Celebrated dry stone constructions around the world include the 5000-year-old Skara Brae Neolithic village in the Orkney Islands, the 4000-year-old pyramids in Egypt and 2000-year-old Incan temples of Peru.
But in Australia, Aboriginal people used dry stone techniques to construct elaborate structures like the Ngunnhu (fish traps) at Brewarrina some 40,000 years ago.
Dry stone walling is an ancient building technique where stones are held together indefinitely by gravity and friction, not mortar and almost any kind of structure can be built using the technique, according to Wellington-based trainer, Emma Knowles.
"A well-built dry stone structure can outlive anything mortared by several millennia," she said. "They rarely require maintenance, grow stronger with time and evolve with their environment rather than fighting against it."
The use of mortar is a much quicker option for building, but the rigid nature of mortared constructions mean they succumb to environmental pressures and begin to deteriorate from the outset.
The Ngunnhu at Brewarrina, is one of the oldest and least recognised human-built structures in the world.
Ms Knowles said until recently, anyone wishing to learn the craft beyond an introductory workshop, had to travel to the United Kingdom, North America, France or Italy.
However, Wellington has recently become the location for the Southern Hemisphere's only professionally recognised dry stone training facility to incorporate all the elements required to teach the traditional craft from hobbyist to expert.
The training center was established in 2017 by Emma, an Advanced level waller and instructor, originally from Yorkshire. England.
She migrated to Australia in 2009 and had a successful career managing mental health services in Sydney and Melbourne. In 2015 she opted for a "tree change" and headed for the country in search of practical outdoor work. On her travels, Emma called into Wellington to visit friends and take up some farm work.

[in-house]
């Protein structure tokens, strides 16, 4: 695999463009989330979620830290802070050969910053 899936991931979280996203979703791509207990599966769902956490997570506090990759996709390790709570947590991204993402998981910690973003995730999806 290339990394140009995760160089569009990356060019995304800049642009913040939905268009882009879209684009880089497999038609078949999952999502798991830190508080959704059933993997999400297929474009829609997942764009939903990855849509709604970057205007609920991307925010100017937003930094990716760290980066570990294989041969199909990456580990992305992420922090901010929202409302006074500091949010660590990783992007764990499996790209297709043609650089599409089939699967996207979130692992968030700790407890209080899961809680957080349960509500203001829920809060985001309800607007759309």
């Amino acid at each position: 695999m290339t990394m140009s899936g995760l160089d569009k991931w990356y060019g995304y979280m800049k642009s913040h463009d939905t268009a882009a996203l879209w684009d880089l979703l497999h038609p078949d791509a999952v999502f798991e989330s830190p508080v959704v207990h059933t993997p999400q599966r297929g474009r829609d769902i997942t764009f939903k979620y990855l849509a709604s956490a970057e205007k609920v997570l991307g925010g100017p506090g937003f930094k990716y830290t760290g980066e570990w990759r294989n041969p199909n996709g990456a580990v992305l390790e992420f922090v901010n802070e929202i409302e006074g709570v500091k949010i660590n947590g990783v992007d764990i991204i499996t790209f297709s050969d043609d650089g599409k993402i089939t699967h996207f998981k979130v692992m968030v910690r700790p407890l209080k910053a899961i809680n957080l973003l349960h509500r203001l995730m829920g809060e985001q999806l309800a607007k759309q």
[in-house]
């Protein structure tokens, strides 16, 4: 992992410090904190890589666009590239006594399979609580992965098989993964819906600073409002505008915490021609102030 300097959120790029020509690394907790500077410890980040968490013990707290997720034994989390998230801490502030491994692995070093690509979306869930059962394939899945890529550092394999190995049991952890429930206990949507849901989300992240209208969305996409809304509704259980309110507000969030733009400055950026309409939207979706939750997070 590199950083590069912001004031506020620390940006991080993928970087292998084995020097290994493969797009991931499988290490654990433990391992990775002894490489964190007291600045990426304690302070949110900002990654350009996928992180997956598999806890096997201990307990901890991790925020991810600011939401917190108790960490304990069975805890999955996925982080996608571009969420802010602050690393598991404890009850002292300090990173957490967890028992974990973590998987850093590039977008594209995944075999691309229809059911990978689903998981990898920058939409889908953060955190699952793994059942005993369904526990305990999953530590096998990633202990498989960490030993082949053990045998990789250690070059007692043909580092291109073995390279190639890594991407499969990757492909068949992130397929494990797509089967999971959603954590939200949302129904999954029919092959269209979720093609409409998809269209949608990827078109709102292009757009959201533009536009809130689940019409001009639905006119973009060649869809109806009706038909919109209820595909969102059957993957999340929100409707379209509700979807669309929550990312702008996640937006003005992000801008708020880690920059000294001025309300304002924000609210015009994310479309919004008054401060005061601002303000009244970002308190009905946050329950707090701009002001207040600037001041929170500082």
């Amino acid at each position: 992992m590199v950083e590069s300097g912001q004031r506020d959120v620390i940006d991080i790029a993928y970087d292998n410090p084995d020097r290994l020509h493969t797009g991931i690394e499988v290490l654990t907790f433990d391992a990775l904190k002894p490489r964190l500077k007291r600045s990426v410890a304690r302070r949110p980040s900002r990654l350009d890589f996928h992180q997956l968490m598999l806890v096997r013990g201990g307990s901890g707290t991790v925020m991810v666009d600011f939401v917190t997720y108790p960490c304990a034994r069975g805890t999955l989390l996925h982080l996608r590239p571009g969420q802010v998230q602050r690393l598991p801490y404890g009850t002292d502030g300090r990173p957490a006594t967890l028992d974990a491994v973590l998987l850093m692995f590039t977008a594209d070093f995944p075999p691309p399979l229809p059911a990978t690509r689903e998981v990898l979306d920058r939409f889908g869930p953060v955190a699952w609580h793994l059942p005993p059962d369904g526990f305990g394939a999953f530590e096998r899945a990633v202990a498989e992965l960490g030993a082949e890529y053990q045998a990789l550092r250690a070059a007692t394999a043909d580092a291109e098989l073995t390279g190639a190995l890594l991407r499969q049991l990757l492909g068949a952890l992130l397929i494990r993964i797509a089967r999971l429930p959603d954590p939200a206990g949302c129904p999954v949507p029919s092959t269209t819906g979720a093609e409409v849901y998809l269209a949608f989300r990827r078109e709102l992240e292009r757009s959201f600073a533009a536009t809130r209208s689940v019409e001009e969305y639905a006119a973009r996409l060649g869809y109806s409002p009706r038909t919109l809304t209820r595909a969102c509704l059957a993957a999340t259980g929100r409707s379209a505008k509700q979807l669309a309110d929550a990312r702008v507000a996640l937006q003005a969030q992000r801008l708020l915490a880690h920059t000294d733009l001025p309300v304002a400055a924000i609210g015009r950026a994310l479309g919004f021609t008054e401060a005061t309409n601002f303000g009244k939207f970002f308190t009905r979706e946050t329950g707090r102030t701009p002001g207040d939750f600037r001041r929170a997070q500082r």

"One employer, on account of my accent, asked if I could build dry stone walls," she said. "I couldn't, but a few months later, on an extended trip to the UK, I attended several courses. The experience was love at first sight, creating natural structures from natural materials in natural surroundings.
"I learned from the experts, immersed myself in the history and traditions of the art, qualified as a professional waller and the rest is history."
In 2017 Emma established her business, Stone of Arc, focusing on design, construction and training. A year later she gained an International Specialised Skills Fellowship, allowing her to undertake further training and research overseas. During this time, she became one of only six female Advanced dry stone wallers in the world, and the only one of any gender in Australia.
"The fellowship gave me the opportunity to work collaboratively with the UK Dry Stone Walling Association (DSWA) towards implementing the trades training and accreditation scheme here in Australia," she said.
There are four levels within the Craftsman certification scheme, Level 2 or above is considered professional.
"There are only a handful of qualified dry stone wallers in Australia, perhaps because until now practitioners have had to travel to Europe or North America to train and become accredited. Working with the DSWA and Geoff Duggan, Australia's only Master waller and examiner, I'm hoping to change all that with the establishment of the Stone of Arc training center, so many more Australians can become custodians of the ancient art and traditional skills."
As well as a comprehensive training program, opportunities are provided for people to practice and become involved with community events. She also runs off-site workshops, school work placements, exhibitions and currently working with Wellington Arts on a project on the Mount Arthur walking track, which hopefully will lead to a group of young Aboriginal people learning the skill their ancestors mastered long ago.
Emma is a founding member of the Women's International Stone Alliance (WISA) established by women from around the globe who share an interest in traditional stone trades and want to make the craft more accessible to women. She said working with dry stone was a continuous apprenticeship, as every stone and design was unique.
"I've built structures in NSW, ACT, Victoria and Western Australia, as well as several European locations, and I learn something new every time. Dry stone structures mostly tend to exist in rural settings, though I've also worked in urban centers."
Building with dry stone is a very slow process so constructions can take many months of work. Each stone must be carefully placed in accordance with multiple principles.
"It's not uncommon to hear 'anyone can stack a pile of stone' and that is true enough, but to build a beautiful structure that endures the tests of time, that's a skill to be reckoned with".
For further information visit www.stoneofarc.com